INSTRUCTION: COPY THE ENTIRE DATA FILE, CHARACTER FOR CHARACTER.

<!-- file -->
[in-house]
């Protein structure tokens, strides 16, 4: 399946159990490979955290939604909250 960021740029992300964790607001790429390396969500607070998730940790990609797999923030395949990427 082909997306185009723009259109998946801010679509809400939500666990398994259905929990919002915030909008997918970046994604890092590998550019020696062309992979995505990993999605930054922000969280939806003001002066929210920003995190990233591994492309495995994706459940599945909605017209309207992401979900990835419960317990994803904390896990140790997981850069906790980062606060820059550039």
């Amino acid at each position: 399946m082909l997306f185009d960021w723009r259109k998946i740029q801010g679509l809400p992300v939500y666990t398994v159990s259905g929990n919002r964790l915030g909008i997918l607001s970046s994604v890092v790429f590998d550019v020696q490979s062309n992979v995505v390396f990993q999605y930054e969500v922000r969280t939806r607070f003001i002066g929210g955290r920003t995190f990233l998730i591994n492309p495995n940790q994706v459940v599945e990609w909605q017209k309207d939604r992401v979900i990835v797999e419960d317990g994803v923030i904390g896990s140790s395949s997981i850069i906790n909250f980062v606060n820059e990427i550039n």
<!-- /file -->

[in-house]
């Protein structure tokens, strides 16, 4: 399946159990490979955290939604909250 960021740029992300964790607001790429390396969500607070998730940790990609797999923030395949990427 082909997306185009723009259109998946801010679509809400939500666990398994259905929990919002915030909008997918970046994604890092590998550019020696062309992979995505990993999605930054922000969280939806003001002066929210920003995190990233591994492309495995994706459940599945909605017209309207992401979900990835419960317990994803904390896990140790997981850069906790980062606060820059550039």
């Amino acid at each position: 399946m082909l997306f185009d960021w723009r259109k998946i740029q801010g679509l809400p992300v939500y666990t398994v159990s259905g929990n919002r964790l915030g909008i997918l607001s970046s994604v890092v790429f590998d550019v020696q490979s062309n992979v995505v390396f990993q999605y930054e969500v922000r969280t939806r607070f003001i002066g929210g955290r920003t995190f990233l998730i591994n492309p495995n940790q994706v459940v599945e990609w909605q017209k309207d939604r992401v979900i990835v797999e419960d317990g994803v923030i904390g896990s140790s395949s997981i850069i906790n909250f980062v606060n820059e990427i550039n």